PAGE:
When you look at the Google Webmaster for traffic they have the clicks, impressions, CTR, and position. The position is always a number with a decimal point? I would like to know what this means please can anyone help?

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Great Question, Ms. Susan,

All the best,

Diane
Hi Susan,
The reason why it shows up as a decimal is because it is not an actual count like the number of clicks or the number of impressions (which are actual quantifiable events in and of themselves).

The average position value is based on how many times a keyword or keyword phrase has triggered your website to be listed in the search results combined with the position in which it appeared at in each of those individual search results.

For example: using a fictitious key word phrase "testing position average decimal point". When that key word phrase triggers a link to a page on your website it appears in the Google Search Results. Let's say that that key word phrase triggered impressions (listings of your website) as below in different Google searches:

keyword triggers your website in a search at position 24
keyword triggers your website in another search at position 38
keyword triggers your website in another search at position 16
keyword triggers your website in another search at position 22
keyword triggers your website in another search at position 7
keyword triggers your website in another search at position 19
keyword triggers your website in another search at position 27

The number that you would get as impressions would be 7. That is the number of times the keyword triggered your website to be listed as a result of a Google search.

The average position is a calculated value based on the position numbers of each individual search result. In this example, we would use 24, 38, 16, 22, 7, 19, 27 as the position values for each individual search result.

The final value shown as average position in Google Webmaster Tools, will be the average of these seven values or 21.9. To calculate the value, take the sum of the seven numbers that show the position your website appeared in the individual search results (gives you 153), then divide by the number of searches where your website appeared (7).

153 divided by 7 = 21.9 --> average position

The average position value in the Google Webmaster Tools shows both the average position for individual keywords or keyword phrases (shown as rows) as well as the grand total of all those keywords (the number in the box top right).

Hope this helps.
So this is the average number of times the site comes up in a search result and not the actual position it holds on Google
for ranking purposes if I understand you correctly :)
That's right. It is a calculation based on how many times your website shows up in different search results along with what position it showed up in each of those individual search result.

It is a helpful statistic though because it helps you to see which keyword terms are triggering impressions, and how often.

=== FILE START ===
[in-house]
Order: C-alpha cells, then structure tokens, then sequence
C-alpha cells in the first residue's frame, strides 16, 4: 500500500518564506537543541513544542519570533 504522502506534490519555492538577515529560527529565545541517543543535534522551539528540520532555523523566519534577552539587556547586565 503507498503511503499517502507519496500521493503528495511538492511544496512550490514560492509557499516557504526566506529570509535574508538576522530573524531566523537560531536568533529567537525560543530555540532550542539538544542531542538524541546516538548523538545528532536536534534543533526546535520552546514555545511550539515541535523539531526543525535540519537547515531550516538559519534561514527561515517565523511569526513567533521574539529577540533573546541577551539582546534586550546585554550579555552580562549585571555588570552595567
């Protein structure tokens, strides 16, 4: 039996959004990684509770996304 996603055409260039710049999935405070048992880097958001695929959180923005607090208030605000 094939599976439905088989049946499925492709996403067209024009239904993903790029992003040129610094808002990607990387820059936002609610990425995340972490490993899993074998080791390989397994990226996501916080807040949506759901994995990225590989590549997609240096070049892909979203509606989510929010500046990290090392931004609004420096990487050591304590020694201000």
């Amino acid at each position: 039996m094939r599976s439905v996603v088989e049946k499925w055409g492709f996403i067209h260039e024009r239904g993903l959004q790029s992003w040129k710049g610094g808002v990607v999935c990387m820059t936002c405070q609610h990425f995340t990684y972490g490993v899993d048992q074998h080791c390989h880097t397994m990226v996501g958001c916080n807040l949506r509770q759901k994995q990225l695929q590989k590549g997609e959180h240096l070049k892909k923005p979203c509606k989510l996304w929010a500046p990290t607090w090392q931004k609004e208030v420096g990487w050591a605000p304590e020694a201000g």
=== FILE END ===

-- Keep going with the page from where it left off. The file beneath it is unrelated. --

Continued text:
Over time, as your website develops, the impression numbers should go up (meaning that your website is showing up more often in search results) and the average position will go down (meaning that overall your website is getting ranked higher in search results).

I check these stats out on a week by week basis.
Thank you so much, Mitch, so can I ask you one more
question if I have a 3.0 is this a good thing or a bad
thing? And then a 17.4 would not be near as good
is that correct?
That's correct, if you are averaging 3.0... that is great.
If you are at 17.4 not as good... but still pretty good.

On my website I am averaging 78.4 overall right now which is down from 90.6 when I first started tracking a couple of weeks ago. On an individual keyword, my best is at 31.

If you have an individual keyword or phrase that has an average position of 3.0 that's very good.

Now take a look at volume. How many impressions does the same keyword or phrase have? If the number of impressions are high it is a high volume search term and you will likely be getting some clicks. If the number of impressions are low, then it is not a high volume search term which may not generate many clicks.
Here is something I just came across that might help clear things up a bit more.

From what I can understand from that support article, the position only counts if it makes an impression. This means that the user actually "saw" the search result.

For example, if the website ranked 43 for a particular search term, then whoever was doing the search must visit page 5 of the search results for it to count as an impression.

Search results 1 - 10 = page 1
Search results 11 - 20 = page 2
etc...

Keep on going. Looks like you've taken some steps in the right direction.
Mitch,
Thank you so much for the time you spent helping me
it is so much appreciated I was trying to figure this
out since yesterday evening with no luck :)
We need more helpers here at WA at times and
you jumped right in thank you.
Have a great holiday :)
Susan
No problem, I found a few things out myself along the way.

I have a pending blog on this topic and you helped to accelerate the research I needed to do on it.

So thanks right back at you!!!

Hey Susan,

Thank you so much I looked and could not find anything
will go check this to see if I can figure it out :)
You are a great help Trish :)
Susan